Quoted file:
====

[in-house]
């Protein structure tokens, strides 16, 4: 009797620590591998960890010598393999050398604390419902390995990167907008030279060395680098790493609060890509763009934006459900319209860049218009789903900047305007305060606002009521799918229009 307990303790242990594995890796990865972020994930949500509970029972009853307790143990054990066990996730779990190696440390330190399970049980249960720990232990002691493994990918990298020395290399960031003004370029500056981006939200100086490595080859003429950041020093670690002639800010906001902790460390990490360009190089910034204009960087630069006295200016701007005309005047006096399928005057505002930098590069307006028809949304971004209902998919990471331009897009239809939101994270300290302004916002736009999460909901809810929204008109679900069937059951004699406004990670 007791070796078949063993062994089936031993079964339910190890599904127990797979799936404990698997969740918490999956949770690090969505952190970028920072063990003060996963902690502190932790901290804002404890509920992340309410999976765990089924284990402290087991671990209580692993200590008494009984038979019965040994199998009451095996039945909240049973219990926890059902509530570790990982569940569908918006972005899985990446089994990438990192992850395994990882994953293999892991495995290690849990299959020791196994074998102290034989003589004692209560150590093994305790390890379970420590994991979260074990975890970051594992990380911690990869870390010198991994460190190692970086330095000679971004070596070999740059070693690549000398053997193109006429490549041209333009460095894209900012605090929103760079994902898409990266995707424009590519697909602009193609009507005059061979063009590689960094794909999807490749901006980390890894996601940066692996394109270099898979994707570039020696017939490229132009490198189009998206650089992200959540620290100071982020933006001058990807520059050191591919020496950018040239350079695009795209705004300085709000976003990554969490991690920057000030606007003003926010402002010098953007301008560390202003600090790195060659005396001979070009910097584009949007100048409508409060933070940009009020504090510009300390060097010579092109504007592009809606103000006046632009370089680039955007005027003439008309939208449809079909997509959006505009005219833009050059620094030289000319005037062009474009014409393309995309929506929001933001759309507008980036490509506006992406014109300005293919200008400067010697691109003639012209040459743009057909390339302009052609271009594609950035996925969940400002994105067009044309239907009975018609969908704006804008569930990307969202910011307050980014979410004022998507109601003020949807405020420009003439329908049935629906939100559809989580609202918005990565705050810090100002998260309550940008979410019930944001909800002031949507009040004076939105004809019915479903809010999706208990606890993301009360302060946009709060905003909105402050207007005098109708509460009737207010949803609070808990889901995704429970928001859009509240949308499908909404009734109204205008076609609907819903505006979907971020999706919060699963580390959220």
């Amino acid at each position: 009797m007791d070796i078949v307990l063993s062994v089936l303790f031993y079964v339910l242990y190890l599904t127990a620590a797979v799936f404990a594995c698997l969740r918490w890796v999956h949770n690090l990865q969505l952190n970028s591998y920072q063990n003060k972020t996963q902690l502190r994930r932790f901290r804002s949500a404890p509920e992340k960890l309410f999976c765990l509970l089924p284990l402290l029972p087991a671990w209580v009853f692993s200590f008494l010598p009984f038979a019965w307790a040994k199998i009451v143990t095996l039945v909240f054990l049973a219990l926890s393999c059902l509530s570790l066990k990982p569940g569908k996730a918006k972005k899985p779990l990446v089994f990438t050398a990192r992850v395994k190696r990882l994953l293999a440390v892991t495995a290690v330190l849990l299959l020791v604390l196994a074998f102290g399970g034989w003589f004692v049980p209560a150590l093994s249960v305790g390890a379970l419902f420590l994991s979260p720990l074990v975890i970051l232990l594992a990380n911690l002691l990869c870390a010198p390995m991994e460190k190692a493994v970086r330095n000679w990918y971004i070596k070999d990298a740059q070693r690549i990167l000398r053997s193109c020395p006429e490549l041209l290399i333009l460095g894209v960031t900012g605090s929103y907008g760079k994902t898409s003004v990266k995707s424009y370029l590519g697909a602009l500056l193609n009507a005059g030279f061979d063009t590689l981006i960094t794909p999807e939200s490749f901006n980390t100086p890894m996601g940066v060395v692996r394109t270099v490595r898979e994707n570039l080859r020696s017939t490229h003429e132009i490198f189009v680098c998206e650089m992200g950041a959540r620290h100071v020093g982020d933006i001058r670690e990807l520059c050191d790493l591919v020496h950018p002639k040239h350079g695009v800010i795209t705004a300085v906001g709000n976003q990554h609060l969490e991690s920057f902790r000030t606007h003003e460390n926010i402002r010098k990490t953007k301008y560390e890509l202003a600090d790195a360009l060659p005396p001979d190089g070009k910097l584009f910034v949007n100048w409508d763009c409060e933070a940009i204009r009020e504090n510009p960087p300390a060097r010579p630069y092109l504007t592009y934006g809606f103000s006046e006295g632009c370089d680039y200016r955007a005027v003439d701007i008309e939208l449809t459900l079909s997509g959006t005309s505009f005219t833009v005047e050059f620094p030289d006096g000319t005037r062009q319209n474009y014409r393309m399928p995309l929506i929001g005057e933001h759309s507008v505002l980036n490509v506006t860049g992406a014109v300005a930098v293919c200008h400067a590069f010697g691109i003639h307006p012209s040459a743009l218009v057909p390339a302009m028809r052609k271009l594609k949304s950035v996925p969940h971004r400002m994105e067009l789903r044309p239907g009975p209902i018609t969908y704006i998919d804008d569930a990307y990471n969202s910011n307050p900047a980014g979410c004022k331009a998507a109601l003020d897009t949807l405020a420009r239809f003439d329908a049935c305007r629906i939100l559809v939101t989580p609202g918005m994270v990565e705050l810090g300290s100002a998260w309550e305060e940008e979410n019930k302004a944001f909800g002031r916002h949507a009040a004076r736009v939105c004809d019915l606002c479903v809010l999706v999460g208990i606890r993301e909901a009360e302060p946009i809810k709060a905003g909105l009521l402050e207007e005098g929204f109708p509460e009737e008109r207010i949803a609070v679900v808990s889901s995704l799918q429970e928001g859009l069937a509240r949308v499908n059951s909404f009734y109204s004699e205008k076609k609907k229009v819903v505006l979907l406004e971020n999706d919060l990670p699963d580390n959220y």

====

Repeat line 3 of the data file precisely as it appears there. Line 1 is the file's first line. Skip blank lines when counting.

């Amino acid at each position: 009797m007791d070796i078949v307990l063993s062994v089936l303790f031993y079964v339910l242990y190890l599904t127990a620590a797979v799936f404990a594995c698997l969740r918490w890796v999956h949770n690090l990865q969505l952190n970028s591998y920072q063990n003060k972020t996963q902690l502190r994930r932790f901290r804002s949500a404890p509920e992340k960890l309410f999976c765990l509970l089924p284990l402290l029972p087991a671990w209580v009853f692993s200590f008494l010598p009984f038979a019965w307790a040994k199998i009451v143990t095996l039945v909240f054990l049973a219990l926890s393999c059902l509530s570790l066990k990982p569940g569908k996730a918006k972005k899985p779990l990446v089994f990438t050398a990192r992850v395994k190696r990882l994953l293999a440390v892991t495995a290690v330190l849990l299959l020791v604390l196994a074998f102290g399970g034989w003589f004692v049980p209560a150590l093994s249960v305790g390890a379970l419902f420590l994991s979260p720990l074990v975890i970051l232990l594992a990380n911690l002691l990869c870390a010198p390995m991994e460190k190692a493994v970086r330095n000679w990918y971004i070596k070999d990298a740059q070693r690549i990167l000398r053997s193109c020395p006429e490549l041209l290399i333009l460095g894209v960031t900012g605090s929103y907008g760079k994902t898409s003004v990266k995707s424009y370029l590519g697909a602009l500056l193609n009507a005059g030279f061979d063009t590689l981006i960094t794909p999807e939200s490749f901006n980390t100086p890894m996601g940066v060395v692996r394109t270099v490595r898979e994707n570039l080859r020696s017939t490229h003429e132009i490198f189009v680098c998206e650089m992200g950041a959540r620290h100071v020093g982020d933006i001058r670690e990807l520059c050191d790493l591919v020496h950018p002639k040239h350079g695009v800010i795209t705004a300085v906001g709000n976003q990554h609060l969490e991690s920057f902790r000030t606007h003003e460390n926010i402002r010098k990490t953007k301008y560390e890509l202003a600090d790195a360009l060659p005396p001979d190089g070009k910097l584009f910034v949007n100048w409508d763009c409060e933070a940009i204009r009020e504090n510009p960087p300390a060097r010579p630069y092109l504007t592009y934006g809606f103000s006046e006295g632009c370089d680039y200016r955007a005027v003439d701007i008309e939208l449809t459900l079909s997509g959006t005309s505009f005219t833009v005047e050059f620094p030289d006096g000319t005037r062009q319209n474009y014409r393309m399928p995309l929506i929001g005057e933001h759309s507008v505002l980036n490509v506006t860049g992406a014109v300005a930098v293919c200008h400067a590069f010697g691109i003639h307006p012209s040459a743009l218009v057909p390339a302009m028809r052609k271009l594609k949304s950035v996925p969940h971004r400002m994105e067009l789903r044309p239907g009975p209902i018609t969908y704006i998919d804008d569930a990307y990471n969202s910011n307050p900047a980014g979410c004022k331009a998507a109601l003020d897009t949807l405020a420009r239809f003439d329908a049935c305007r629906i939100l559809v939101t989580p609202g918005m994270v990565e705050l810090g300290s100002a998260w309550e305060e940008e979410n019930k302004a944001f909800g002031r916002h949507a009040a004076r736009v939105c004809d019915l606002c479903v809010l999706v999460g208990i606890r993301e909901a009360e302060p946009i809810k709060a905003g909105l009521l402050e207007e005098g929204f109708p509460e009737e008109r207010i949803a609070v679900v808990s889901s995704l799918q429970e928001g859009l069937a509240r949308v499908n059951s909404f009734y109204s004699e205008k076609k609907k229009v819903v505006l979907l406004e971020n999706d919060l990670p699963d580390n959220y």